East Grand Forks Schools celebrates accession into Special Olympics’ ‘unified schools’ program

Program seeks to grow inclusion by bringing both disabled and non-disabled students together through athletics, extracurricular activities and leadership exercises

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Bryce Campos, a student at Senior High in East Grand Forks, joins other students for introductions during a rally recognizing Senior High as a "Unified Champions Schools," part of the Special Olympics organization.
Eric Hylden/Grand Forks Herald
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EAST GRAND FORKS — East Grand Forks Public Schools celebrated its accession into Special Olympics’ “unified champion schools” program, by hosting a pep rally on Wednesday at East Grand Forks Senior High School.

Unified schools, which has a membership of approximately 6,500 schools nationwide according to its website, brings together both disabled and non-disabled students in the spirit of inclusion. The program sponsors athletic competition, extracurricular activities, and encourages students to become leaders and promoters of inclusion at their schools.

Shannon Murray, schools programs manager for Special Olympics Minnesota, said participation in the program has a positive impact on student morale.

“What we find is that schools who participate in unified feel better,” said Murray. “It’s important to feel welcome at school.”

Murray was joined at the ceremony by William Duncan and Austin Fellman — Minnesota’s youth ambassadors for Special OIympics USA. Duncan and Fellman are two of 30 youth ambassadors nationwide, and work with their fellow ambassadors to develop strategies to grow unified schools' mission in their respective regions.


Duncan, a senior at Bemidji High School, spoke of how unified schools’ athletic programs benefited him.

“Before unified, school was tough, and I didn’t have many friends,” said Duncan. “Once I joined unified, I made a lot of friends. I started playing unified sports, and am now in pretty much every sport my school offers. My unified partner and I won a gold medal in the top division of our state bocce competition last month.”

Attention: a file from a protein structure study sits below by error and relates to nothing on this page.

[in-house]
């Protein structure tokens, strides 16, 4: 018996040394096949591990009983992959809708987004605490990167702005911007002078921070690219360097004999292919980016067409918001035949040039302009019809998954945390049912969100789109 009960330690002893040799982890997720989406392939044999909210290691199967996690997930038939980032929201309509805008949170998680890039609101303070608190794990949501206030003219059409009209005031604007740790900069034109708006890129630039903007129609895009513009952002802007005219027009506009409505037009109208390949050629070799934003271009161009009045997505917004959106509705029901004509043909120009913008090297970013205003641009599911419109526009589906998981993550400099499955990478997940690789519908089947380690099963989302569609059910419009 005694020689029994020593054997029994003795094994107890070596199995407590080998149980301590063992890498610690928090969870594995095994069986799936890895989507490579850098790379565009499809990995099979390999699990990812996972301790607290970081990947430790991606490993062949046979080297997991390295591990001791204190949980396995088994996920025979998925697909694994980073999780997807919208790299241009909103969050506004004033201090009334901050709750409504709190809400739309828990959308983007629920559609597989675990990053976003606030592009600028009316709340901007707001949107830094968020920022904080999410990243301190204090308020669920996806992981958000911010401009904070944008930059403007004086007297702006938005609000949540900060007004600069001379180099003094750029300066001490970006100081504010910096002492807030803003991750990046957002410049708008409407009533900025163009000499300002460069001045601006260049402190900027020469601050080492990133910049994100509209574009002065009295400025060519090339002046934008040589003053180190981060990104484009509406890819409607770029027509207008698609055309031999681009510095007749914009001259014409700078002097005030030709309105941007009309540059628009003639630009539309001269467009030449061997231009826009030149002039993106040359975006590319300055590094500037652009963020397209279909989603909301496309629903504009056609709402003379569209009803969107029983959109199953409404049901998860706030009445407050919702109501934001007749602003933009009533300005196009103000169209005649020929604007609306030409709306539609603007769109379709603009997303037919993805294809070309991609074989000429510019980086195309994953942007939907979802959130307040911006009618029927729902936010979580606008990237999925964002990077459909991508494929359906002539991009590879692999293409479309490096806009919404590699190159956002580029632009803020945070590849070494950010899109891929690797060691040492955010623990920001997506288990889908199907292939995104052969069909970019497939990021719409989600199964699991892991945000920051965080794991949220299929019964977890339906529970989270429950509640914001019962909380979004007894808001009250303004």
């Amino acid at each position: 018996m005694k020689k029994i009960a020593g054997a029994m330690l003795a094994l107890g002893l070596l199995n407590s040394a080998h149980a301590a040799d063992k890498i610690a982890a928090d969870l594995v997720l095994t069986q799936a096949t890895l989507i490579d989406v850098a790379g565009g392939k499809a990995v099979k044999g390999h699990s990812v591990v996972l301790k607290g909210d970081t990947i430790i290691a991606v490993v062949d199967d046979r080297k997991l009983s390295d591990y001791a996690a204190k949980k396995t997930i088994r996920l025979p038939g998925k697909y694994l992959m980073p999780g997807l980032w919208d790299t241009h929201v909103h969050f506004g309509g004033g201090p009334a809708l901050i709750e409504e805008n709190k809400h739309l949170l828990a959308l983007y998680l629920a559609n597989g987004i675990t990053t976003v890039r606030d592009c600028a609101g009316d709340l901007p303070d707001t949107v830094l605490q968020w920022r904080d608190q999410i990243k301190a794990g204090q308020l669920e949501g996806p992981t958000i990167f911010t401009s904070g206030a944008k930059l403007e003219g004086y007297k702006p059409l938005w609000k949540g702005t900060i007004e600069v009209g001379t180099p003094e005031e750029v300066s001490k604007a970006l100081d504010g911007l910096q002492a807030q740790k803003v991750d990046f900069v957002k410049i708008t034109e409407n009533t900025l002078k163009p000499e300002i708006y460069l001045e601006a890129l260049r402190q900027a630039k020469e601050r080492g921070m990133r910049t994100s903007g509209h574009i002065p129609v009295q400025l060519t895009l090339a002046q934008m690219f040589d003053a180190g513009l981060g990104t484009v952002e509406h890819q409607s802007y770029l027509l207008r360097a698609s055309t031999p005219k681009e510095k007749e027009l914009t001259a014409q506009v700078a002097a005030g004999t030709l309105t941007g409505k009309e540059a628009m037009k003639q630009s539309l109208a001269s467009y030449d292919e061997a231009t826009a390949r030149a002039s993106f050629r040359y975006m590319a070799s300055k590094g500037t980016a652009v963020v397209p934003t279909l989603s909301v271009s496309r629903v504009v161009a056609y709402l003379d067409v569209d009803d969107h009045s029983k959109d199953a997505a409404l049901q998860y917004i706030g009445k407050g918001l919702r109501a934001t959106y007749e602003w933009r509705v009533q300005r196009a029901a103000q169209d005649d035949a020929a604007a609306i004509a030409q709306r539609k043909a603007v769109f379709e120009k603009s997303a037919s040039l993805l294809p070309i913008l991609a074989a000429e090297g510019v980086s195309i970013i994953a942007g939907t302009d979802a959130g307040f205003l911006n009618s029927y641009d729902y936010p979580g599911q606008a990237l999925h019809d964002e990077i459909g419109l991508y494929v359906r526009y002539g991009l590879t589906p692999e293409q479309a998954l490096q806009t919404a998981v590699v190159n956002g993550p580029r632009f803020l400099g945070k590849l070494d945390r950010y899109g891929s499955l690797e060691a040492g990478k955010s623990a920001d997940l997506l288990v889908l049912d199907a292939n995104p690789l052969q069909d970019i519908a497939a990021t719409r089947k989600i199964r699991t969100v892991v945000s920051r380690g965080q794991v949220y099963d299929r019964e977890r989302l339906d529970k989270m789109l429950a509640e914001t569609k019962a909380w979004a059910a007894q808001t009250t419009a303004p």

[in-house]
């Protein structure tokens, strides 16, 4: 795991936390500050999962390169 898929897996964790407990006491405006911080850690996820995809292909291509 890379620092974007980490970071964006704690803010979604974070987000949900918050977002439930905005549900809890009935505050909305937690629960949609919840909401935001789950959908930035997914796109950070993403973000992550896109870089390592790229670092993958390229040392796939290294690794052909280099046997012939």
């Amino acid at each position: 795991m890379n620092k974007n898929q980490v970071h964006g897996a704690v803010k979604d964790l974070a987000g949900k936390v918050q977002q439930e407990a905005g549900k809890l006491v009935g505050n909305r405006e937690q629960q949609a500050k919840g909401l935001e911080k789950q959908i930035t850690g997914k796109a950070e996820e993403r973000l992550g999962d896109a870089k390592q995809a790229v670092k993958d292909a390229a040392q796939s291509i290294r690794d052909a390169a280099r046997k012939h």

Fellman, a senior at Lincoln High School in Thief River Falls, said although people often associate Special Olympics with athletic competition, membership in unified schools offers many other resources.

“In addition to sports and competitions, Special Olympics does a lot of things including health screenings and leadership training to name a few,” said Fellman. “Unified schools pair students with and without disabilities to create school communities that foster respect and dignity for all.”

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US Youth ambassadors for Special Olympics in Minnesota, Austin Fellman, left, and William Duncan talk about their experiences in the organization during an event Wednesday at Senior High in East Grand Forks.
Eric Hylden/Grand Forks Herald

Murray said East Grand Forks Schools fulfilled its requirements to become an accredited unified school by establishing activities in each of unified schools' three pillars — unified sports, inclusive youth leadership and whole school engagement.

“The students and faculty have gone above and beyond what is required to become a unified champion school,” said Murray. "Typically, a new member will have established activities in one of the three pillars. The event today demonstrated a commitment to whole school engagement, and the school has also started a unified bowling league."

East Grand Forks High School will also host events celebrating its status as a unified champion school on Thursday. The events, which include ladder golf, corn hole and an arts and craft section, will take place in the school's new gymnasium.

Banish covers news pertaining to K-12 and higher education, as well as county commission coverage.
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